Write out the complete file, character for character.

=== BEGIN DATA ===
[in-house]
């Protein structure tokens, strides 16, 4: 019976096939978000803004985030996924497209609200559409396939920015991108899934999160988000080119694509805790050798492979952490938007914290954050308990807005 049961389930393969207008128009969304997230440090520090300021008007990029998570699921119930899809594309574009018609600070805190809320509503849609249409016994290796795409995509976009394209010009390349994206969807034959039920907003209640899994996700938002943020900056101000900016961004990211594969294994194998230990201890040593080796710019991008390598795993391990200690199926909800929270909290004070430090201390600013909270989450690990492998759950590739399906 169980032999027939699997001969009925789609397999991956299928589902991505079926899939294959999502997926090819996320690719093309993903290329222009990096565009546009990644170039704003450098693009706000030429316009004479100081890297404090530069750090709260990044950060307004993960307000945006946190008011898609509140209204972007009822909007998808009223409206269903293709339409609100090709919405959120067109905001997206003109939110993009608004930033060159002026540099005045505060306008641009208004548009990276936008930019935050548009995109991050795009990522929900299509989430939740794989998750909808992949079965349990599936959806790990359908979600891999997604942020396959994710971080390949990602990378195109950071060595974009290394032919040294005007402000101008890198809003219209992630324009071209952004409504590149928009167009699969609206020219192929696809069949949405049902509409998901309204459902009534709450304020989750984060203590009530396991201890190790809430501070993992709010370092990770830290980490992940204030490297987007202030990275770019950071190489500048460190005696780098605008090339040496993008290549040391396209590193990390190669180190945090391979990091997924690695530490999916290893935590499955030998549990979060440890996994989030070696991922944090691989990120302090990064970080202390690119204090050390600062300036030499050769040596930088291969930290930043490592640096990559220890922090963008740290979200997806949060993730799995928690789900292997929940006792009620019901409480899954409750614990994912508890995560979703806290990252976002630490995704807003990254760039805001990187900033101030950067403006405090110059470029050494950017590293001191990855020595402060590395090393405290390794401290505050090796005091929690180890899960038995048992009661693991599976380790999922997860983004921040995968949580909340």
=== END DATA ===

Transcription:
[in-house]
């Protein structure tokens, strides 16, 4: 019976096939978000803004985030996924497209609200559409396939920015991108899934999160988000080119694509805790050798492979952490938007914290954050308990807005 049961389930393969207008128009969304997230440090520090300021008007990029998570699921119930899809594309574009018609600070805190809320509503849609249409016994290796795409995509976009394209010009390349994206969807034959039920907003209640899994996700938002943020900056101000900016961004990211594969294994194998230990201890040593080796710019991008390598795993391990200690199926909800929270909290004070430090201390600013909270989450690990492998759950590739399906 169980032999027939699997001969009925789609397999991956299928589902991505079926899939294959999502997926090819996320690719093309993903290329222009990096565009546009990644170039704003450098693009706000030429316009004479100081890297404090530069750090709260990044950060307004993960307000945006946190008011898609509140209204972007009822909007998808009223409206269903293709339409609100090709919405959120067109905001997206003109939110993009608004930033060159002026540099005045505060306008641009208004548009990276936008930019935050548009995109991050795009990522929900299509989430939740794989998750909808992949079965349990599936959806790990359908979600891999997604942020396959994710971080390949990602990378195109950071060595974009290394032919040294005007402000101008890198809003219209992630324009071209952004409504590149928009167009699969609206020219192929696809069949949405049902509409998901309204459902009534709450304020989750984060203590009530396991201890190790809430501070993992709010370092990770830290980490992940204030490297987007202030990275770019950071190489500048460190005696780098605008090339040496993008290549040391396209590193990390190669180190945090391979990091997924690695530490999916290893935590499955030998549990979060440890996994989030070696991922944090691989990120302090990064970080202390690119204090050390600062300036030499050769040596930088291969930290930043490592640096990559220890922090963008740290979200997806949060993730799995928690789900292997929940006792009620019901409480899954409750614990994912508890995560979703806290990252976002630490995704807003990254760039805001990187900033101030950067403006405090110059470029050494950017590293001191990855020595402060590395090393405290390794401290505050090796005091929690180890899960038995048992009661693991599976380790999922997860983004921040995968949580909340």